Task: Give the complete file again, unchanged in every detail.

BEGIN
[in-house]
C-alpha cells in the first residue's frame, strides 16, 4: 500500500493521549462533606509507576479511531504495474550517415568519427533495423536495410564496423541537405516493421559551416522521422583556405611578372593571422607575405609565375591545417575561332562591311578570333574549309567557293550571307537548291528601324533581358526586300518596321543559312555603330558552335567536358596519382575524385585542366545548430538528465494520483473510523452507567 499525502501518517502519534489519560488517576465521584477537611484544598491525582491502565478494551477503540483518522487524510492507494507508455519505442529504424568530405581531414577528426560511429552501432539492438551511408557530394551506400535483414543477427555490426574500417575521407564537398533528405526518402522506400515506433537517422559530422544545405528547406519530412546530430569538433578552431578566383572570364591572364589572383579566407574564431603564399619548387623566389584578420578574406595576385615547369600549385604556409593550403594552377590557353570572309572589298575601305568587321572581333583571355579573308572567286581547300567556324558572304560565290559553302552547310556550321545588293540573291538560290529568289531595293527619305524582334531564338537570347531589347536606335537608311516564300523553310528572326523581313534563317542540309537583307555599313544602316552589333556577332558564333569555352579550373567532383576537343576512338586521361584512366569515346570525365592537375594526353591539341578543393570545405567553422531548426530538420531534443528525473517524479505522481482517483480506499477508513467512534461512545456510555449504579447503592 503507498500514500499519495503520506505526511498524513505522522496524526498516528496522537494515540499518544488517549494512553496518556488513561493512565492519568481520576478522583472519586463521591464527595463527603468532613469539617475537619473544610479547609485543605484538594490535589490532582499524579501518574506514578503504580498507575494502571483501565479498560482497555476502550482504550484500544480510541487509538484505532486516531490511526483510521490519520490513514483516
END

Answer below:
[in-house]
C-alpha cells in the first residue's frame, strides 16, 4: 500500500493521549462533606509507576479511531504495474550517415568519427533495423536495410564496423541537405516493421559551416522521422583556405611578372593571422607575405609565375591545417575561332562591311578570333574549309567557293550571307537548291528601324533581358526586300518596321543559312555603330558552335567536358596519382575524385585542366545548430538528465494520483473510523452507567 499525502501518517502519534489519560488517576465521584477537611484544598491525582491502565478494551477503540483518522487524510492507494507508455519505442529504424568530405581531414577528426560511429552501432539492438551511408557530394551506400535483414543477427555490426574500417575521407564537398533528405526518402522506400515506433537517422559530422544545405528547406519530412546530430569538433578552431578566383572570364591572364589572383579566407574564431603564399619548387623566389584578420578574406595576385615547369600549385604556409593550403594552377590557353570572309572589298575601305568587321572581333583571355579573308572567286581547300567556324558572304560565290559553302552547310556550321545588293540573291538560290529568289531595293527619305524582334531564338537570347531589347536606335537608311516564300523553310528572326523581313534563317542540309537583307555599313544602316552589333556577332558564333569555352579550373567532383576537343576512338586521361584512366569515346570525365592537375594526353591539341578543393570545405567553422531548426530538420531534443528525473517524479505522481482517483480506499477508513467512534461512545456510555449504579447503592 503507498500514500499519495503520506505526511498524513505522522496524526498516528496522537494515540499518544488517549494512553496518556488513561493512565492519568481520576478522583472519586463521591464527595463527603468532613469539617475537619473544610479547609485543605484538594490535589490532582499524579501518574506514578503504580498507575494502571483501565479498560482497555476502550482504550484500544480510541487509538484505532486516531490511526483510521490519520490513514483516